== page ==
Robert A. Slayton: The Most Precious Cargo





[Robert A. Slayton is Professor of History at Chapman University and author of the forthcoming Master of the Air: William Tunner and the Success of Military Airlift from University of Alabama Press.]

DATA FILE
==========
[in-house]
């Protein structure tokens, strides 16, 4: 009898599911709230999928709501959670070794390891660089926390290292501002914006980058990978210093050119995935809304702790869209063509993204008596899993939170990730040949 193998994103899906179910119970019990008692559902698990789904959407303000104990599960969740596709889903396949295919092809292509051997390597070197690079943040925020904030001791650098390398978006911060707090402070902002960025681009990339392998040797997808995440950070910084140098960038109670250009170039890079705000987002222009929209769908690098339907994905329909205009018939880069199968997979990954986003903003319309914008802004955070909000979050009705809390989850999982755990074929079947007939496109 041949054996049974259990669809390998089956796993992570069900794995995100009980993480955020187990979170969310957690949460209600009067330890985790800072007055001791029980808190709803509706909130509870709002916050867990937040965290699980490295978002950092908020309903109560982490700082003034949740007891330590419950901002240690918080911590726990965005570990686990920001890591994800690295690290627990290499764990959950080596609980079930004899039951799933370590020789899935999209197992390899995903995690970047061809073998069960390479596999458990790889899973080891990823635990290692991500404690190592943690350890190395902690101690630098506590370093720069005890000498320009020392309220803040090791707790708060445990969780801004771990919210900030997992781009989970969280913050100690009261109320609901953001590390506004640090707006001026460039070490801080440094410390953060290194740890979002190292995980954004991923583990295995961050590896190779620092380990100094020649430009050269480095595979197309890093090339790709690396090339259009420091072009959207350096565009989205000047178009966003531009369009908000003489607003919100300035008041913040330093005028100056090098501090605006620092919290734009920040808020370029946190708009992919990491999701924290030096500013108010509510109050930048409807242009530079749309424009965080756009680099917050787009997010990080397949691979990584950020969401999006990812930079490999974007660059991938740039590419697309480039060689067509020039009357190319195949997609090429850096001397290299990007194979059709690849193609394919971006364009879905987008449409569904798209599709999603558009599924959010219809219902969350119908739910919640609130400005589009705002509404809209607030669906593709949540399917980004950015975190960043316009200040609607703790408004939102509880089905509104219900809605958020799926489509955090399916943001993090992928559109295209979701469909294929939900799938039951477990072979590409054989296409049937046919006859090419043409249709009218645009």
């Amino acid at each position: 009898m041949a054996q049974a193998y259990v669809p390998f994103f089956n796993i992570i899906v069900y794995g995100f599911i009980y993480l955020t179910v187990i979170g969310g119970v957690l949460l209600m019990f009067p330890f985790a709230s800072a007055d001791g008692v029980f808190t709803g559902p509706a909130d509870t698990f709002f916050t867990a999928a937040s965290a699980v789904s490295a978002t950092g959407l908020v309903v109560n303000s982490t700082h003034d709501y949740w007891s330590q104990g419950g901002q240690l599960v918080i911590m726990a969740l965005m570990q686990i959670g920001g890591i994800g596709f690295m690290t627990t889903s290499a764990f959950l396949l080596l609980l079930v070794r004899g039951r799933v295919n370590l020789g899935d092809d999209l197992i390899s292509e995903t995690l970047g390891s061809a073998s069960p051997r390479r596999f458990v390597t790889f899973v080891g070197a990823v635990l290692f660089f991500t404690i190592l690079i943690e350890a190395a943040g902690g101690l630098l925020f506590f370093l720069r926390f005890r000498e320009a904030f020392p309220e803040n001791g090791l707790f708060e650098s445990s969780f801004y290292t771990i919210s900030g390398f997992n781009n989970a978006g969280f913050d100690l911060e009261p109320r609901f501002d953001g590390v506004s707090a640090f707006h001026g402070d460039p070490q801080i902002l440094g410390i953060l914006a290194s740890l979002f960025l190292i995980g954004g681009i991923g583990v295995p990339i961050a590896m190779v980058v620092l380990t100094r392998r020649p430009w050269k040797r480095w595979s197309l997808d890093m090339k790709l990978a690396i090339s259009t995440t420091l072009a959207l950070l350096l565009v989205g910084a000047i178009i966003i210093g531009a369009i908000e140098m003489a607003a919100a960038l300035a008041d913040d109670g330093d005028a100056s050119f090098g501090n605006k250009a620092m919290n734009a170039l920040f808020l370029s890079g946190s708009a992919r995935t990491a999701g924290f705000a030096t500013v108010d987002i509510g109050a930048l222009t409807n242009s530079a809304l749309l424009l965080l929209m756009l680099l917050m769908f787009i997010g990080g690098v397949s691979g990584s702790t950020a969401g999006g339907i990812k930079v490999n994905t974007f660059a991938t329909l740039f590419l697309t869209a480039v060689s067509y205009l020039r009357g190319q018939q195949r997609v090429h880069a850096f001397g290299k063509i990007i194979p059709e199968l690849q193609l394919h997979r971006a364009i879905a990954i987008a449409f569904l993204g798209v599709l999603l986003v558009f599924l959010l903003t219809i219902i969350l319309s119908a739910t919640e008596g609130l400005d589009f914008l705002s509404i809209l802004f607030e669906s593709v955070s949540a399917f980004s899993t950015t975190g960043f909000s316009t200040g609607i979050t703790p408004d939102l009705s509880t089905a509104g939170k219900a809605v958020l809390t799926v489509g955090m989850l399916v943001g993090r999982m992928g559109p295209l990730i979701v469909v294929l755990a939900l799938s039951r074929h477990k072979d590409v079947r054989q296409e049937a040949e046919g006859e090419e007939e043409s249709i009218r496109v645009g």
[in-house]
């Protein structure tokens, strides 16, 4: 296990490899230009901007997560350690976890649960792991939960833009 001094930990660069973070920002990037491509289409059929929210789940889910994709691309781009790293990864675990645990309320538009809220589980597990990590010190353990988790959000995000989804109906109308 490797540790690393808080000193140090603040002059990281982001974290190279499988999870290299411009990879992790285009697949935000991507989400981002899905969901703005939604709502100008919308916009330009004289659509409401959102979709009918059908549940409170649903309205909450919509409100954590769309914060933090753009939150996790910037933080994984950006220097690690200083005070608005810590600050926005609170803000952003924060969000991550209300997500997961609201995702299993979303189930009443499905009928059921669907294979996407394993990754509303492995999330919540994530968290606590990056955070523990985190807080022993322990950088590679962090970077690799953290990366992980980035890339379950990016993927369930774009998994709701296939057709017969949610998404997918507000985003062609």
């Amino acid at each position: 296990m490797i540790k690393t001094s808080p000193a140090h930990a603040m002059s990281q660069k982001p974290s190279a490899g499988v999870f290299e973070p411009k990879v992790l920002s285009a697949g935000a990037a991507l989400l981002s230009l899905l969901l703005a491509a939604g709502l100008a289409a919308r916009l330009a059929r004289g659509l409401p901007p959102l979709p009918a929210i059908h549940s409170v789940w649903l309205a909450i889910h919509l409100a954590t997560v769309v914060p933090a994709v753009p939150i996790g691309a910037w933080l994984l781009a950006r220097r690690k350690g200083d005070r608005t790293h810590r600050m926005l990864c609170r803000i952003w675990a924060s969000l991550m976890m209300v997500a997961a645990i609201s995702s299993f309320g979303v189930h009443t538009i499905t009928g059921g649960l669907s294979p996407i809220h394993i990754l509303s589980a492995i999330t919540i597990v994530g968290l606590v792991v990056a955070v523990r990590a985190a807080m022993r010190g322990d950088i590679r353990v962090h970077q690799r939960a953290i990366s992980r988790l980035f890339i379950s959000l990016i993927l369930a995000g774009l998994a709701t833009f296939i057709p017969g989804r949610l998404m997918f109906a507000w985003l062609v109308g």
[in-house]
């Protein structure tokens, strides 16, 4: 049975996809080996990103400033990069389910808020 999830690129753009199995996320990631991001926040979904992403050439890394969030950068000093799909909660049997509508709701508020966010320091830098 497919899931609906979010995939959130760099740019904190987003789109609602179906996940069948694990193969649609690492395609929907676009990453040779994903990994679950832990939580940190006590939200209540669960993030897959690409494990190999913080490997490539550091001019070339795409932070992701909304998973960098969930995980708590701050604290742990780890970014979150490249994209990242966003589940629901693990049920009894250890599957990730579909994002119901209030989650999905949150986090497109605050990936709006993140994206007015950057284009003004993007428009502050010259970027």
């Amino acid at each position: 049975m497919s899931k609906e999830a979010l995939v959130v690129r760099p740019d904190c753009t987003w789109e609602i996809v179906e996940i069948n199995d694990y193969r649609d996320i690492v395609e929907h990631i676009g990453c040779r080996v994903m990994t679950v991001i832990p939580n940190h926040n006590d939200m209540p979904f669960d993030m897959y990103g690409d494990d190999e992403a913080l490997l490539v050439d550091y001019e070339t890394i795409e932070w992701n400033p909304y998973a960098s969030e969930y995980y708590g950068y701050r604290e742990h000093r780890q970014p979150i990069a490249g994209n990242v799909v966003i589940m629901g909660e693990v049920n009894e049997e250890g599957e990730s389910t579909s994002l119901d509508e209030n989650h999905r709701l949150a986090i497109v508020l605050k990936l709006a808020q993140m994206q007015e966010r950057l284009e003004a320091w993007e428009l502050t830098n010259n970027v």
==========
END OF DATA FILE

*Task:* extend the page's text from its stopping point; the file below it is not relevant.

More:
More than two decades after the end of the Cold War, there can be no question about the significance of the event that crystallized the West’s determination to win the standoff with Communism. The 1948 Berlin Airlift was the West’s first victory on the way to eventual triumph in the long twilight conflict with Moscow. Though the saga of the breaking of the Soviet blockade of the city is familiar, there is one aspect of the story that has not yet been told: while prop-engine C-54s were bringing tons of goods into the besieged city, they were also taking out an even more precious cargo—more than 5,000 homeless survivors of the Holocaust trapped in Berlin. The airlift was a response to Soviet dictator -Josef Stalin’s crude attempt to increase the extent of his domination of postwar Europe. The victors of World War II had divided Germany into four separate zones of occupation, with each sector controlled by one of the four Allied powers: the United States, Great Britain, France, and the Soviet Union. In the middle of the Soviet sector was the capital, Berlin; in April 1945 the Red Army, which had done the bulk of the fighting against the Nazis, conquered the city in a bloody battle that was followed by an orgy of mass rape and looting. But after the dust had settled, the Russians allowed the -Allies, as previously agreed, to take possession of parts of the city. Three years later, in the early summer of 1948, the -United States, Britain, and France designed a new common currency for postwar Germany that would ultimately serve to unite their three sectors into one country.

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